My own guess is that ten years from now a medium-size company, let alone a large one, will have two different people filling two positions that one person handles today.
It will have a chief financial officer, who will not manage anybody.
This person will manage the corporation’s money, the biggest part of which will be managing foreign exchange—tough now and soon to become much worse.
And the company will have a chief information officer, who will manage its information systems.
The company will need both.
They look at the world and the business quite differently.
Neither of these people, though, is focused on the wealth-producing capacity of the business or on tomorrow’s decisions.
They are both focused on what happened.
Not on what might happen or could be made to happen.
We have an enormous job ahead of us.
We need to make ourselves and our businesses information literate.
That job will begin with the individual.
We must become tool users.
We need to look on information as a tool for a specific job, which few people do.
(Most who approach information in this way are not in business; those who have gone the furthest are in the military.)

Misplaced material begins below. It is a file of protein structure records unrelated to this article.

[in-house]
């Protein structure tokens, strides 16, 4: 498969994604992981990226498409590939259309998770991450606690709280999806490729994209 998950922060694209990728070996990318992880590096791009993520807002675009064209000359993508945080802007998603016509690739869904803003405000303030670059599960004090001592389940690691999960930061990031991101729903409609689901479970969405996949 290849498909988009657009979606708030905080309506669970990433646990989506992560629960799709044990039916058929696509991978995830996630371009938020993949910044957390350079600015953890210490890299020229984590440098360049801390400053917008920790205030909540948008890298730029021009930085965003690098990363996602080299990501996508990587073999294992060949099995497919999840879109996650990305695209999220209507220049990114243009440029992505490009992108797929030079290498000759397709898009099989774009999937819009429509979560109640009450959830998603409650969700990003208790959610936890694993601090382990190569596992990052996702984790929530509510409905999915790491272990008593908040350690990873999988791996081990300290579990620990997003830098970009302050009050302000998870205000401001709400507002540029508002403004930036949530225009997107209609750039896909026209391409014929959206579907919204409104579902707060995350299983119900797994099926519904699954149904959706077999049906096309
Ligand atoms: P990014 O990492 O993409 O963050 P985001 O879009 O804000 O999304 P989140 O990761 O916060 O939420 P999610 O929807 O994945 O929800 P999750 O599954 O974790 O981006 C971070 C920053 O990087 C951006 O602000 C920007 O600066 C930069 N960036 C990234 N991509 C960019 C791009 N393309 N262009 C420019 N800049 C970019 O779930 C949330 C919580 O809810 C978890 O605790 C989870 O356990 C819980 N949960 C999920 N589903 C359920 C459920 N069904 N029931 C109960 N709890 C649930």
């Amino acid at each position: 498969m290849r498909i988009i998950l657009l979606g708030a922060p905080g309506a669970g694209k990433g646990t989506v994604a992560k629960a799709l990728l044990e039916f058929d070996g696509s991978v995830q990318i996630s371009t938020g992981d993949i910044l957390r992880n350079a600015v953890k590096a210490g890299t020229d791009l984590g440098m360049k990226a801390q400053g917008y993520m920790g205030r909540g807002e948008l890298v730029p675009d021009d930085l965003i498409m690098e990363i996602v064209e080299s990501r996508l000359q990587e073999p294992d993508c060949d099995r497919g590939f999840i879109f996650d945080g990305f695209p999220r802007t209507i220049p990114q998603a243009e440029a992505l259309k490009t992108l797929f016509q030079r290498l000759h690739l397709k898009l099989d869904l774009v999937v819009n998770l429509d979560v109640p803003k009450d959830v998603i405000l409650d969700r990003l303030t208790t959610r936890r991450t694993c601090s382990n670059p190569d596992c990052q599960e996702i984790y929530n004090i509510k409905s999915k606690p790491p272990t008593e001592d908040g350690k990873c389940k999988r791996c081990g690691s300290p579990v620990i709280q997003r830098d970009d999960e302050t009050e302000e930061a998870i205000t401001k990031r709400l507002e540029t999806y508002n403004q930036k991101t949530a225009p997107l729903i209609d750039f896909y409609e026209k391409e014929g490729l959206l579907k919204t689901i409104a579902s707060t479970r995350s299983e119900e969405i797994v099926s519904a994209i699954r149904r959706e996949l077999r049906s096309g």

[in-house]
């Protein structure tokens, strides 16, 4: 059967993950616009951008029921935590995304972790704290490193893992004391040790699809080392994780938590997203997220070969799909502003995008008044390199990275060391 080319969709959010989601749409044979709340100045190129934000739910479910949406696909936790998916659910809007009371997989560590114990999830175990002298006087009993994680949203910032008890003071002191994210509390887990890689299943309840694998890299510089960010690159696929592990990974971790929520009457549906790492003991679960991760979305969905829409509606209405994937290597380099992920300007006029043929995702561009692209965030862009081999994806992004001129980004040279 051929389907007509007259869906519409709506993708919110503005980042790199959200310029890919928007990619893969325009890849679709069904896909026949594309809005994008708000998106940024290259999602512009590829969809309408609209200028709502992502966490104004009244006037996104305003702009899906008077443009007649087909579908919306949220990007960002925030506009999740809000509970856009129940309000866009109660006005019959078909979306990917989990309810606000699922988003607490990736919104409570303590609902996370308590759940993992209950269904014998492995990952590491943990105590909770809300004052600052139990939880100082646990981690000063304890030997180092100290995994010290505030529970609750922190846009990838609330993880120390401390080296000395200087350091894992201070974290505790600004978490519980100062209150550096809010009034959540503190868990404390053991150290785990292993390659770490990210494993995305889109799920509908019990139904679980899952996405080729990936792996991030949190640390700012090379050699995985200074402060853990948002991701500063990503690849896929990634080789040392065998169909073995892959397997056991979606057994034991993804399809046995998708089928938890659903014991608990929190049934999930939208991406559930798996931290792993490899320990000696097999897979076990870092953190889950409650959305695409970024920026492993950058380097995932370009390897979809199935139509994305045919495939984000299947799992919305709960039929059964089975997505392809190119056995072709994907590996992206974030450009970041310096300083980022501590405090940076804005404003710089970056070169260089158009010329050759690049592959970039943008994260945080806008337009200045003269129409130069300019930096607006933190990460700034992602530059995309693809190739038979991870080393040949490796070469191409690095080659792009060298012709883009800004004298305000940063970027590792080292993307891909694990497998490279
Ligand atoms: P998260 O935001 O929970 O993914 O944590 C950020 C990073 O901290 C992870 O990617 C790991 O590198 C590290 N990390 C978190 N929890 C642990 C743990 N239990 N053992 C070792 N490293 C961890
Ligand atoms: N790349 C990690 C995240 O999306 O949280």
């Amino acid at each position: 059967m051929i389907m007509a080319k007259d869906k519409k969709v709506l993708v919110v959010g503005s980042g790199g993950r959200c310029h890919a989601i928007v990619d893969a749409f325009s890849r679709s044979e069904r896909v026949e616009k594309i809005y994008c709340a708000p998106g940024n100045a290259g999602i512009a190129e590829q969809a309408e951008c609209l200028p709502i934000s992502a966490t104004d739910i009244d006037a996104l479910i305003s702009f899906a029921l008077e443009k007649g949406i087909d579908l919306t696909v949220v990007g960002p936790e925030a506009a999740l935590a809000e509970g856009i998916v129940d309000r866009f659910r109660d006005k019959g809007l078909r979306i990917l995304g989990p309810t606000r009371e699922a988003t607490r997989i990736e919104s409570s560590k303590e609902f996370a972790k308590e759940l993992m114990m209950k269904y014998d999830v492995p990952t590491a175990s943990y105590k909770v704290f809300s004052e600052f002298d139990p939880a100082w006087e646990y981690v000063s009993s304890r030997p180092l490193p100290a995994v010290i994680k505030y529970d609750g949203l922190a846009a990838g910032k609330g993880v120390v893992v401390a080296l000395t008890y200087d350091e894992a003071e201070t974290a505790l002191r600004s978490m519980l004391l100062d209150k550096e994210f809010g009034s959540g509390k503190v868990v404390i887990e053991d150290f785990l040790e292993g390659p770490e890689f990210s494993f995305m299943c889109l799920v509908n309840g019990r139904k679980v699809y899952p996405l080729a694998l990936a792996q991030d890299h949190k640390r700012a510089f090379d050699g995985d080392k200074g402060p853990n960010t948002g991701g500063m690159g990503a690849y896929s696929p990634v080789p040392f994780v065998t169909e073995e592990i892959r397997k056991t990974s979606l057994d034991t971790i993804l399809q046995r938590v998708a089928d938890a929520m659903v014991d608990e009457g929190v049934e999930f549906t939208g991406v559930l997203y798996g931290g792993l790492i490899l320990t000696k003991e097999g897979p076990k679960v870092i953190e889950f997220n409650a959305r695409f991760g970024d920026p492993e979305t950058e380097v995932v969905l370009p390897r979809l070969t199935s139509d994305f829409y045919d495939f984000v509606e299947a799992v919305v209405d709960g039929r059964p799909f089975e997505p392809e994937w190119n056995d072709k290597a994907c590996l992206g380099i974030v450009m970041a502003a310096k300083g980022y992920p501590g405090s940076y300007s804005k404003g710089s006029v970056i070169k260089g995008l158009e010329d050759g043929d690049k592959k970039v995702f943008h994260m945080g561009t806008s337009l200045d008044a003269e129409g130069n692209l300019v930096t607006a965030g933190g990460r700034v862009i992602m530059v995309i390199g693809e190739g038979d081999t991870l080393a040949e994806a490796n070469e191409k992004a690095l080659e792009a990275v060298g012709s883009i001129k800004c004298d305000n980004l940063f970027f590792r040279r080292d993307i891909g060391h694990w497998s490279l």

Our second big job is to use our data processing capacity to understand what is happening on the outside.
The available data are usually in poor form and of dubious reliability.
The only companies that have any information of this kind are the big Japanese trading houses.
They have information about the outside (what they have about Brazil is amazing), but it took them forty years and a great deal of money to acquire it.
For most CEOs, the most important information is not about customers but about noncustomers.
FYI only: Convincing the Swing Vote: How to Lure ‘Non-customers’
This is the group in which change will occur.
Let’s take a look at that endangered species, the American department store.
Nobody knew more about their customers than did these stores.
Until the 1980s they held on to their customers.
But they had no information about noncustomers.
They had 28 percent of the retail market, the largest single share.
However, this meant that 72 percent didn’t shop at the department stores.